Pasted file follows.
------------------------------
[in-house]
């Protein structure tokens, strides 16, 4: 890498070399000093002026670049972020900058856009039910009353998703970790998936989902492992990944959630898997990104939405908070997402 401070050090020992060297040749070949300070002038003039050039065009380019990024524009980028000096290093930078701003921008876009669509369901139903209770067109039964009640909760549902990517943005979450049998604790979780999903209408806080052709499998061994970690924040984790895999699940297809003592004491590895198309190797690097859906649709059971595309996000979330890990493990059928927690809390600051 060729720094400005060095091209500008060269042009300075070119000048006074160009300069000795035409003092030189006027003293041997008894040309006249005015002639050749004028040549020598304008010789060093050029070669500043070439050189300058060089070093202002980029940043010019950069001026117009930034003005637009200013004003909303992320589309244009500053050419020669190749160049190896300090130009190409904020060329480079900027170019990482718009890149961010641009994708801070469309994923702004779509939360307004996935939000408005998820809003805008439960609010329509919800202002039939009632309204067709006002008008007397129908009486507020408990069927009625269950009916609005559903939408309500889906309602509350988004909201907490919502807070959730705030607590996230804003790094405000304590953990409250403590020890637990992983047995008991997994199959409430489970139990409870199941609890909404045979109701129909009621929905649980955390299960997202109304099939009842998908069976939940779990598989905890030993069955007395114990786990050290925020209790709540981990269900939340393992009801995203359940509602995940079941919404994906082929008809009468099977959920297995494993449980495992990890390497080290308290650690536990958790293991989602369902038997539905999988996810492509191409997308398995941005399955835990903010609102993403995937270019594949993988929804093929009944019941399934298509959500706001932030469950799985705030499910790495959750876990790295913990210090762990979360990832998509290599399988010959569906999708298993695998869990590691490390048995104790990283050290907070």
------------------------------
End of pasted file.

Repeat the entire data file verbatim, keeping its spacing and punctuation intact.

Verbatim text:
[in-house]
């Protein structure tokens, strides 16, 4: 890498070399000093002026670049972020900058856009039910009353998703970790998936989902492992990944959630898997990104939405908070997402 401070050090020992060297040749070949300070002038003039050039065009380019990024524009980028000096290093930078701003921008876009669509369901139903209770067109039964009640909760549902990517943005979450049998604790979780999903209408806080052709499998061994970690924040984790895999699940297809003592004491590895198309190797690097859906649709059971595309996000979330890990493990059928927690809390600051 060729720094400005060095091209500008060269042009300075070119000048006074160009300069000795035409003092030189006027003293041997008894040309006249005015002639050749004028040549020598304008010789060093050029070669500043070439050189300058060089070093202002980029940043010019950069001026117009930034003005637009200013004003909303992320589309244009500053050419020669190749160049190896300090130009190409904020060329480079900027170019990482718009890149961010641009994708801070469309994923702004779509939360307004996935939000408005998820809003805008439960609010329509919800202002039939009632309204067709006002008008007397129908009486507020408990069927009625269950009916609005559903939408309500889906309602509350988004909201907490919502807070959730705030607590996230804003790094405000304590953990409250403590020890637990992983047995008991997994199959409430489970139990409870199941609890909404045979109701129909009621929905649980955390299960997202109304099939009842998908069976939940779990598989905890030993069955007395114990786990050290925020209790709540981990269900939340393992009801995203359940509602995940079941919404994906082929008809009468099977959920297995494993449980495992990890390497080290308290650690536990958790293991989602369902038997539905999988996810492509191409997308398995941005399955835990903010609102993403995937270019594949993988929804093929009944019941399934298509959500706001932030469950799985705030499910790495959750876990790295913990210090762990979360990832998509290599399988010959569906999708298993695998869990590691490390048995104790990283050290907070």